The department led Australian delegations to the Australia–China Human Rights Dialogue in Beijing in December 2010 and the Australia–Vietnam Human Rights Dialogue in Canberra in February 2011. The dialogues facilitated frank exchanges on freedom of expression, association, religious practice, the administration of criminal justice and the death penalty.
We worked closely with AusAID on the Human Rights Grants Scheme to provide $3.3 million for grassroots initiatives across Asia, the Pacific, Africa, the Middle East, Latin America and the Caribbean.
The department held consultations with Australian human rights NGOs in September 2010 and March 2011 on issues coming before the UN General Assembly and HRC. In June 2011, the department co-hosted the second Australian Government – NGO Human Rights Forum with the Attorney-General’s Department as part of the Government’s Human Rights Framework, announced in 2010.
The department led Australia’s engagement in taking forward people smuggling initiatives. The Fourth Bali Process Ministerial Meeting on People Smuggling, Trafficking in Persons and Related Transnational Crime Ministerial Conference in March 2011 agreed to a regional cooperation framework to address irregular people movements. The High Commission in Port Moresby was active in advocating consideration by the Government of Papua New Guinea of Australia’s proposal to establish an asylum seeker assessment centre on Manus Island. Indonesia’s passing of anti-people smuggling legislation was also encouraging.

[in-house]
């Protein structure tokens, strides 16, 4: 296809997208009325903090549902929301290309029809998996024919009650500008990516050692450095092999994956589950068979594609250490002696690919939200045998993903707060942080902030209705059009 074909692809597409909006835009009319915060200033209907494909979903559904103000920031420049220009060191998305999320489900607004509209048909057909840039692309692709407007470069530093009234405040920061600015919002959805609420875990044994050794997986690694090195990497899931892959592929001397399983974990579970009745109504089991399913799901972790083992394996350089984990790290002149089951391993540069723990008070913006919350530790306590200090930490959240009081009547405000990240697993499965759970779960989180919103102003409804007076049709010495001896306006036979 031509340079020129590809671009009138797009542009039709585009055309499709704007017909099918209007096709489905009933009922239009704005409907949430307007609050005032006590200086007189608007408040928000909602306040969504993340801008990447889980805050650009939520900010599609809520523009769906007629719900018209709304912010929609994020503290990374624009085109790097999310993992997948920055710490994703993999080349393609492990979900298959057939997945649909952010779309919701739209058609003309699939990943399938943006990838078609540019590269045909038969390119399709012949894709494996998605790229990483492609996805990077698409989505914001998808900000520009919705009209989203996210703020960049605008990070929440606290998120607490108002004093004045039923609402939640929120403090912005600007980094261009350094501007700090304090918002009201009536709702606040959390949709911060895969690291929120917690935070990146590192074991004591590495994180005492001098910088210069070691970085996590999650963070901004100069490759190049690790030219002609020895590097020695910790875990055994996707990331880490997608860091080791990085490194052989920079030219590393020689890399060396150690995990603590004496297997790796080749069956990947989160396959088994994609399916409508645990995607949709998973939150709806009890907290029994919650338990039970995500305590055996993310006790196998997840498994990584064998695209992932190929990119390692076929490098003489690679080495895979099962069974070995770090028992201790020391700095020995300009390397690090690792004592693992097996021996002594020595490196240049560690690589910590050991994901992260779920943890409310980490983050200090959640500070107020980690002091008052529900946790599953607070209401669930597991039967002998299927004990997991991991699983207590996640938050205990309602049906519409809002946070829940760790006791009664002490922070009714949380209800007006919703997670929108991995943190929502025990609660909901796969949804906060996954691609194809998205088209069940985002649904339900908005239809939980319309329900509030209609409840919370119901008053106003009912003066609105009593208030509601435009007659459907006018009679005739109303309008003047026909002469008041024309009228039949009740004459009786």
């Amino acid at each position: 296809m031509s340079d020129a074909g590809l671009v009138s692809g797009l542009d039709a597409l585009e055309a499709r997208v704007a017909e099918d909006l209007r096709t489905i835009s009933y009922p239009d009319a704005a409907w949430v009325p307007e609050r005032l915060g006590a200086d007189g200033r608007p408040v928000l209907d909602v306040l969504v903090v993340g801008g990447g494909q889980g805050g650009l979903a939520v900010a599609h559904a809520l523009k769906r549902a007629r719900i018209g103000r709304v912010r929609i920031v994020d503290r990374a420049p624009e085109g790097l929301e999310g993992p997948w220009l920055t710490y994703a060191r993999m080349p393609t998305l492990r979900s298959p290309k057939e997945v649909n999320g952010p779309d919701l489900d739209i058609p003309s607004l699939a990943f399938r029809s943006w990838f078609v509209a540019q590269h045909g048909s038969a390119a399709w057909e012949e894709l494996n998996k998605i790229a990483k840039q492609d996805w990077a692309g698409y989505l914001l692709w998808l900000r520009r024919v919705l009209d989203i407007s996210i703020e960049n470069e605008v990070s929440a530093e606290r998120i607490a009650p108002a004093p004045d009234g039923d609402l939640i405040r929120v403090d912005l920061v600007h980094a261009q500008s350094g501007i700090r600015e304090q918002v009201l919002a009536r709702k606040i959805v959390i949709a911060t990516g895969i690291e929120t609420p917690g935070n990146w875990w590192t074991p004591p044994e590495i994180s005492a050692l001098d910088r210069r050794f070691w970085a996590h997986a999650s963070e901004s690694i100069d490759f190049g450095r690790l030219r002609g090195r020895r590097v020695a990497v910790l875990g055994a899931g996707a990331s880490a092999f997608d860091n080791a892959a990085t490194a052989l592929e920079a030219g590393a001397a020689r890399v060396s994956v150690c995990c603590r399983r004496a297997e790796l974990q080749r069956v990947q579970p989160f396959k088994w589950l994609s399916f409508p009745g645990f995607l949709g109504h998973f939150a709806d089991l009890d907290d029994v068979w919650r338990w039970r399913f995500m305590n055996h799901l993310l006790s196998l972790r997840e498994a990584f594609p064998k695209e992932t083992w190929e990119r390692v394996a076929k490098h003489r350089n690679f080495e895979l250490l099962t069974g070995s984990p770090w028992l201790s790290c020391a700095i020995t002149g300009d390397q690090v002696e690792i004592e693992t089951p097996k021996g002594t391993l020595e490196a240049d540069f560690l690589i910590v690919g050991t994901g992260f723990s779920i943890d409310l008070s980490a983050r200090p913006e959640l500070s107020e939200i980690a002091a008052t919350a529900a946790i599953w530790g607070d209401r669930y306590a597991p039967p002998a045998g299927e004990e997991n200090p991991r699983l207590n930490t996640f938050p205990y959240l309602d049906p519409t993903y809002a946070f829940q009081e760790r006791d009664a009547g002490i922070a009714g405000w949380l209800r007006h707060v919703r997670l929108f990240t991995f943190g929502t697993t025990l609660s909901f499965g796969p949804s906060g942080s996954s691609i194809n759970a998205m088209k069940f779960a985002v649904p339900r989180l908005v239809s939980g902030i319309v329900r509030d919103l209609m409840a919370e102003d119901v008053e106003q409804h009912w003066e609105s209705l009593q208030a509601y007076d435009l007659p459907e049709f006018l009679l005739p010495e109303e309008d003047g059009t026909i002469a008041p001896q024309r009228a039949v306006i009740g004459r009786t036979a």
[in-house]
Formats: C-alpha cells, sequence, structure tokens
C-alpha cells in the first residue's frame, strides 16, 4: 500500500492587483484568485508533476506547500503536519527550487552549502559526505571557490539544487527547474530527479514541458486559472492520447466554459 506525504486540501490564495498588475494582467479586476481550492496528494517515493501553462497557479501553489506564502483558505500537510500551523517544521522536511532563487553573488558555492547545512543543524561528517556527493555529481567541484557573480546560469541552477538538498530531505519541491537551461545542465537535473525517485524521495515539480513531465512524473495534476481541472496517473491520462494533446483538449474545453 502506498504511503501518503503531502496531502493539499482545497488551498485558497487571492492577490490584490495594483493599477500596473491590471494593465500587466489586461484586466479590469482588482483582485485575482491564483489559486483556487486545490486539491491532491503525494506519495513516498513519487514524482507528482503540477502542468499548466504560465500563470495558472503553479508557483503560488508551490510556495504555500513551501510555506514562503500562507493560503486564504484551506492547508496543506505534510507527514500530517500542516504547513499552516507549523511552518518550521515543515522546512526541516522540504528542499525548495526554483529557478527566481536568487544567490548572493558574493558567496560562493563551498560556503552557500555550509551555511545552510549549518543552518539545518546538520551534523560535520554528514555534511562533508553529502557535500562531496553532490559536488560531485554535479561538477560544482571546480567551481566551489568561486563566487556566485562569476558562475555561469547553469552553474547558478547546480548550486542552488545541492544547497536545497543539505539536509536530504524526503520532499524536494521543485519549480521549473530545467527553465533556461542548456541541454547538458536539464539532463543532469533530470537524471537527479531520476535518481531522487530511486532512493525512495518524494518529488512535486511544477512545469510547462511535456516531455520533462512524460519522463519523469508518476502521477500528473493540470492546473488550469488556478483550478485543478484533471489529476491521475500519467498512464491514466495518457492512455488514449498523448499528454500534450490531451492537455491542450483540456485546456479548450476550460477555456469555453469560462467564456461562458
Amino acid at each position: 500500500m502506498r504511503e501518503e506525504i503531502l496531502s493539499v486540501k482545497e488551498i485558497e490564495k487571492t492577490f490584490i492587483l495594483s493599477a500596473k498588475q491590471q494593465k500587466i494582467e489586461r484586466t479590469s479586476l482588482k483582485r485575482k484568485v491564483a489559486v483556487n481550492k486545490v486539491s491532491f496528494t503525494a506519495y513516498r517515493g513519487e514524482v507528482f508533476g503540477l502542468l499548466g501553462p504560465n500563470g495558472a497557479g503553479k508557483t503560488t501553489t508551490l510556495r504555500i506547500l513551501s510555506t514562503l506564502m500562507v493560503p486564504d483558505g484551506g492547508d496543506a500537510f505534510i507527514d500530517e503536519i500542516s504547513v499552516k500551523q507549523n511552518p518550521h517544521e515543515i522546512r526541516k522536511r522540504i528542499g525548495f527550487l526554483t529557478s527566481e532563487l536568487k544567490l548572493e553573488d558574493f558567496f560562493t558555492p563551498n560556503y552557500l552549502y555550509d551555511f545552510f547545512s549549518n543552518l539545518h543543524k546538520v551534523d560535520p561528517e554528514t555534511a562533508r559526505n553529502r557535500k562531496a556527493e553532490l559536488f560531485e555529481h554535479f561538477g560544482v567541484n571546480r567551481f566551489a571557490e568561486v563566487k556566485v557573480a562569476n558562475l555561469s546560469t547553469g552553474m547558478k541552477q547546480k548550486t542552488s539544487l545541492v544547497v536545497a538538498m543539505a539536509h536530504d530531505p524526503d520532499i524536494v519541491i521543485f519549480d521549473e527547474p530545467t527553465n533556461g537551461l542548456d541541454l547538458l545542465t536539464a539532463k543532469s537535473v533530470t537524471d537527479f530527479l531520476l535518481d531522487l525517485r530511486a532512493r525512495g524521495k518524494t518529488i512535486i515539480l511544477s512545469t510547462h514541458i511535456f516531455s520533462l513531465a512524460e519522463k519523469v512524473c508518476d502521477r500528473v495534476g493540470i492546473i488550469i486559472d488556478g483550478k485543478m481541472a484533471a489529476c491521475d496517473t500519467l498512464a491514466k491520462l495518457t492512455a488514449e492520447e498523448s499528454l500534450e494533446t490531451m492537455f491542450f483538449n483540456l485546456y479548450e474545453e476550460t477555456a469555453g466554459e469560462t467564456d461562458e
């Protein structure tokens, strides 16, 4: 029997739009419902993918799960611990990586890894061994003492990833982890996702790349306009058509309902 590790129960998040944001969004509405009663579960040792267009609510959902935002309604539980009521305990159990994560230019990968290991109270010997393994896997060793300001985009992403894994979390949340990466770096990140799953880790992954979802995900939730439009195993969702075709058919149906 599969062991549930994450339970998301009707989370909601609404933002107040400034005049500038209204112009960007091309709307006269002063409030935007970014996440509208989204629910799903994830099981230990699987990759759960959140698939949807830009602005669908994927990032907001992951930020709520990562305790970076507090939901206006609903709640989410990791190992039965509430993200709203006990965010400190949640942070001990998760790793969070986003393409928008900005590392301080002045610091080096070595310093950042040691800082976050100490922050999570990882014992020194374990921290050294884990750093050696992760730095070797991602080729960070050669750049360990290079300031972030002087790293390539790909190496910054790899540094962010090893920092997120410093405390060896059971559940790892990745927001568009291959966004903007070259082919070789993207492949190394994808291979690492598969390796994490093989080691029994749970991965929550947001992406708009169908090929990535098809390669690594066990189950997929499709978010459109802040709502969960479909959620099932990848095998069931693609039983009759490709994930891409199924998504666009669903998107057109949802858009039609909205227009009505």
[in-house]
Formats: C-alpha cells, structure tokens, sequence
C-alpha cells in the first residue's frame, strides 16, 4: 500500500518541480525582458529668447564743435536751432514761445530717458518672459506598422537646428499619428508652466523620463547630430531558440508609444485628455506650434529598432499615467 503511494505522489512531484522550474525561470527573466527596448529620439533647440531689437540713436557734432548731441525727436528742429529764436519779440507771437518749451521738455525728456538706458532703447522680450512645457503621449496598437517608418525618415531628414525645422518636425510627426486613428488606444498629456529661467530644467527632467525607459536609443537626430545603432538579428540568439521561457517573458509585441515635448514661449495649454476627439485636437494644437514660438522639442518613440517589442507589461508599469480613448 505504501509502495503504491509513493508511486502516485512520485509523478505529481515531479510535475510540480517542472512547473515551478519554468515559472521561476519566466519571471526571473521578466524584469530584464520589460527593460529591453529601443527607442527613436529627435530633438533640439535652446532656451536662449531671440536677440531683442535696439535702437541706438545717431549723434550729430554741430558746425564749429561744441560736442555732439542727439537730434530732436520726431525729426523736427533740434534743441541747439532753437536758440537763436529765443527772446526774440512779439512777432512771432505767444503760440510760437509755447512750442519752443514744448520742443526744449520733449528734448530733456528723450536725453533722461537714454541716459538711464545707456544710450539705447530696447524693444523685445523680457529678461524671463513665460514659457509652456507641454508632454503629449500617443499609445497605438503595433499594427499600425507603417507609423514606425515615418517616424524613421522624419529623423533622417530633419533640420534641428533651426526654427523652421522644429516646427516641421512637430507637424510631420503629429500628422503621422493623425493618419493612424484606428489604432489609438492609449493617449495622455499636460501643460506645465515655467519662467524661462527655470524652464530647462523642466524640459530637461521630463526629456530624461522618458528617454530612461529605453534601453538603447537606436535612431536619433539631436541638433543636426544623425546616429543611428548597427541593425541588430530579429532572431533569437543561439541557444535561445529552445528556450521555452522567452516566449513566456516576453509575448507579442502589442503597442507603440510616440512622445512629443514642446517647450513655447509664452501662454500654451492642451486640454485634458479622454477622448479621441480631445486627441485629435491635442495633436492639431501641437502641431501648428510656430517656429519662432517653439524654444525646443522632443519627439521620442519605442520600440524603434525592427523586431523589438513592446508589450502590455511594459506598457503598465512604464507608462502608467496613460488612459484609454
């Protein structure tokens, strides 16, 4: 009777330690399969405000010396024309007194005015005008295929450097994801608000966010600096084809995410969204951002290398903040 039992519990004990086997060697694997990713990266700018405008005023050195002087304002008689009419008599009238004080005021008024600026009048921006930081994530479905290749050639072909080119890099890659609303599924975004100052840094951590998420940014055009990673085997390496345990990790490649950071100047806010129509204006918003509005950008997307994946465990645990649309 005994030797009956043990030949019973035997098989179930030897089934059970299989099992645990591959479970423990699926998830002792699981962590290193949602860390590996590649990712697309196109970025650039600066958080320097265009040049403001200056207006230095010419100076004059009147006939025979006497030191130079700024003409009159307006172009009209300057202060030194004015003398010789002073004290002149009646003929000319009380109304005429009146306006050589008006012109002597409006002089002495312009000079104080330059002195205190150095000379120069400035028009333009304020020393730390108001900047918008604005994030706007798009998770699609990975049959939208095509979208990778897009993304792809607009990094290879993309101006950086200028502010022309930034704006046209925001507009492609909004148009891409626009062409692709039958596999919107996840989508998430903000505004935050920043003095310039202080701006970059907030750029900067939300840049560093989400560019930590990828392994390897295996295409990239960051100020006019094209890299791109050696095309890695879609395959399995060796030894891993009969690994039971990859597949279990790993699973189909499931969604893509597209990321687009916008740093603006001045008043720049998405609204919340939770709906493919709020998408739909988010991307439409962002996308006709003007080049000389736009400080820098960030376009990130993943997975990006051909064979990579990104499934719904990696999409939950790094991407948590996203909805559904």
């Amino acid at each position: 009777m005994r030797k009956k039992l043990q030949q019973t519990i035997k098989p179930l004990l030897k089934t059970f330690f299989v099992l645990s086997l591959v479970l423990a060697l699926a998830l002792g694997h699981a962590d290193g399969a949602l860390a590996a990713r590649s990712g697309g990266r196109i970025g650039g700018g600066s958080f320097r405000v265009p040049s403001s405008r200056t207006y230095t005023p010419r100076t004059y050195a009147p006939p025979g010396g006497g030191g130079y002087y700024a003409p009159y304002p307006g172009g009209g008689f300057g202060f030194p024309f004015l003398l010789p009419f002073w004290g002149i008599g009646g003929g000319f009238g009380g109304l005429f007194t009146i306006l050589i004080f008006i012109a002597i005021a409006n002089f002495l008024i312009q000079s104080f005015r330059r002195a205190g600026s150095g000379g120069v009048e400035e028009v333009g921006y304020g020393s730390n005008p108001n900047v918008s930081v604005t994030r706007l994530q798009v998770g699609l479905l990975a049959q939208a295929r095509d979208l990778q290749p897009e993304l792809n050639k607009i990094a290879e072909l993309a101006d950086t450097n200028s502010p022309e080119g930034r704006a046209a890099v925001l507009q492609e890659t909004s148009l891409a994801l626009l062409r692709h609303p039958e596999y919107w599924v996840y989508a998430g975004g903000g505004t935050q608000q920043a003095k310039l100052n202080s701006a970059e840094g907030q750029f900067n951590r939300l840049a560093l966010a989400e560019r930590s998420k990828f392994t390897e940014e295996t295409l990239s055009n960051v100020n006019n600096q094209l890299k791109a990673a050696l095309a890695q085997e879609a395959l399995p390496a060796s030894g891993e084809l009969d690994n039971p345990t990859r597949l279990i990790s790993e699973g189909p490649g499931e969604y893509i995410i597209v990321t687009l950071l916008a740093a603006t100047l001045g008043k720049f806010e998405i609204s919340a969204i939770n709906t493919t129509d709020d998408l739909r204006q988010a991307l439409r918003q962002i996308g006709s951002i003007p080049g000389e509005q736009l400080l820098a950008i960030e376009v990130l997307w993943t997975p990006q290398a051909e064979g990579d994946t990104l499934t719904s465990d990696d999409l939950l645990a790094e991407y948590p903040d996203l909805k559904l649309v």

The department contributed to the Government’s Anti-People Trafficking interdepartmental committee (IDC) led by the Attorney-General’s Department. We provided information on activities to promote counter-trafficking efforts internationally. The department contributed to the 2009–10 annual report of the Anti-People Trafficking IDC, tabled in Parliament in November 2010 and participated, with ministers, other agencies and civil society, in the Third Annual National Roundtable on People Trafficking in November 2010.
The department continued to encourage countries to ratify the primary international legal frameworks in the fight against trafficking and smuggling, the United Nations Convention against Transnational Organized Crime and its supplementary Protocols on Human Trafficking and People Smuggling.
The department established the Commonwealth Heads of Government Meeting (CHOGM) Policy Task Force to support Australia’s hosting of CHOGM in Perth in October 2011. Working with the Commonwealth Secretariat and the Department of the Prime Minister and Cabinet, the Task Force is coordinating the whole-of-government development of Australia’s policy agenda. This focuses on: strengthening the Commonwealth institutionally; developing an economic and development agenda that supports global economic recovery and meets the needs of members; and promoting a constructive and influential Commonwealth voice on global issues.